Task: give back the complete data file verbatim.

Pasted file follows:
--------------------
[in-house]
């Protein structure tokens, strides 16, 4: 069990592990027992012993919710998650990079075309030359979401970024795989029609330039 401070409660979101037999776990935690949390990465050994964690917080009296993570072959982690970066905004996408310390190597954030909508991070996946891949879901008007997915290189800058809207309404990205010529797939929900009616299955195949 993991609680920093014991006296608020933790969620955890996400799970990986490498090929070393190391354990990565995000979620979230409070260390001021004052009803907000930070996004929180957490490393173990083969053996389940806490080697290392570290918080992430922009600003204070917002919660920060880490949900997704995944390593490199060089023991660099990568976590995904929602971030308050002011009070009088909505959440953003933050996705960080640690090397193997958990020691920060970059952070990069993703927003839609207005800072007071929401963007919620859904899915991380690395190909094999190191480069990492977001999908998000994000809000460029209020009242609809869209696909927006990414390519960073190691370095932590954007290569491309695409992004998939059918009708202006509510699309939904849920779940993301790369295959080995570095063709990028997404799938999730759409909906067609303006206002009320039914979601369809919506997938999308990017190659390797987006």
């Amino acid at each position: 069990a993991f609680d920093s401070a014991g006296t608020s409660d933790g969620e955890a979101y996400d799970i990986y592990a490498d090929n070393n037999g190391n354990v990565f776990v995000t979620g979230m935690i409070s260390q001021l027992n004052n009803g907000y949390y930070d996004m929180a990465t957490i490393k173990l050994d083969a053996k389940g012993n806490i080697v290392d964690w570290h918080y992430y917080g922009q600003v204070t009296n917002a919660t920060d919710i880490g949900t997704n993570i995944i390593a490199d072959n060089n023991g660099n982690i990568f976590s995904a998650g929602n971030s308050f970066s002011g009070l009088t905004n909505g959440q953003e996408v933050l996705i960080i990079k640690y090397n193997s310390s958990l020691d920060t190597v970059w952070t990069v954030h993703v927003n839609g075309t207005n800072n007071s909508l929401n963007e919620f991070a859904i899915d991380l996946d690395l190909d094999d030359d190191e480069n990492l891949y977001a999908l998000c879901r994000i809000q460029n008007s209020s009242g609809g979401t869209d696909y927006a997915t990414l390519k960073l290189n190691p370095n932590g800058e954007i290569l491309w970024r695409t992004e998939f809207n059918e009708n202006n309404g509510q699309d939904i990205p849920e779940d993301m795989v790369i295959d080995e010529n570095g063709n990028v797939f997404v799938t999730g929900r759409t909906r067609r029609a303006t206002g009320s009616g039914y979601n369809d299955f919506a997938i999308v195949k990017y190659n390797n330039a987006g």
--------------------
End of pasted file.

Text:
[in-house]
């Protein structure tokens, strides 16, 4: 069990592990027992012993919710998650990079075309030359979401970024795989029609330039 401070409660979101037999776990935690949390990465050994964690917080009296993570072959982690970066905004996408310390190597954030909508991070996946891949879901008007997915290189800058809207309404990205010529797939929900009616299955195949 993991609680920093014991006296608020933790969620955890996400799970990986490498090929070393190391354990990565995000979620979230409070260390001021004052009803907000930070996004929180957490490393173990083969053996389940806490080697290392570290918080992430922009600003204070917002919660920060880490949900997704995944390593490199060089023991660099990568976590995904929602971030308050002011009070009088909505959440953003933050996705960080640690090397193997958990020691920060970059952070990069993703927003839609207005800072007071929401963007919620859904899915991380690395190909094999190191480069990492977001999908998000994000809000460029209020009242609809869209696909927006990414390519960073190691370095932590954007290569491309695409992004998939059918009708202006509510699309939904849920779940993301790369295959080995570095063709990028997404799938999730759409909906067609303006206002009320039914979601369809919506997938999308990017190659390797987006």
């Amino acid at each position: 069990a993991f609680d920093s401070a014991g006296t608020s409660d933790g969620e955890a979101y996400d799970i990986y592990a490498d090929n070393n037999g190391n354990v990565f776990v995000t979620g979230m935690i409070s260390q001021l027992n004052n009803g907000y949390y930070d996004m929180a990465t957490i490393k173990l050994d083969a053996k389940g012993n806490i080697v290392d964690w570290h918080y992430y917080g922009q600003v204070t009296n917002a919660t920060d919710i880490g949900t997704n993570i995944i390593a490199d072959n060089n023991g660099n982690i990568f976590s995904a998650g929602n971030s308050f970066s002011g009070l009088t905004n909505g959440q953003e996408v933050l996705i960080i990079k640690y090397n193997s310390s958990l020691d920060t190597v970059w952070t990069v954030h993703v927003n839609g075309t207005n800072n007071s909508l929401n963007e919620f991070a859904i899915d991380l996946d690395l190909d094999d030359d190191e480069n990492l891949y977001a999908l998000c879901r994000i809000q460029n008007s209020s009242g609809g979401t869209d696909y927006a997915t990414l390519k960073l290189n190691p370095n932590g800058e954007i290569l491309w970024r695409t992004e998939f809207n059918e009708n202006n309404g509510q699309d939904i990205p849920e779940d993301m795989v790369i295959d080995e010529n570095g063709n990028v797939f997404v799938t999730g929900r759409t909906r067609r029609a303006t206002g009320s009616g039914y979601n369809d299955f919506a997938i999308v195949k990017y190659n390797n330039a987006g």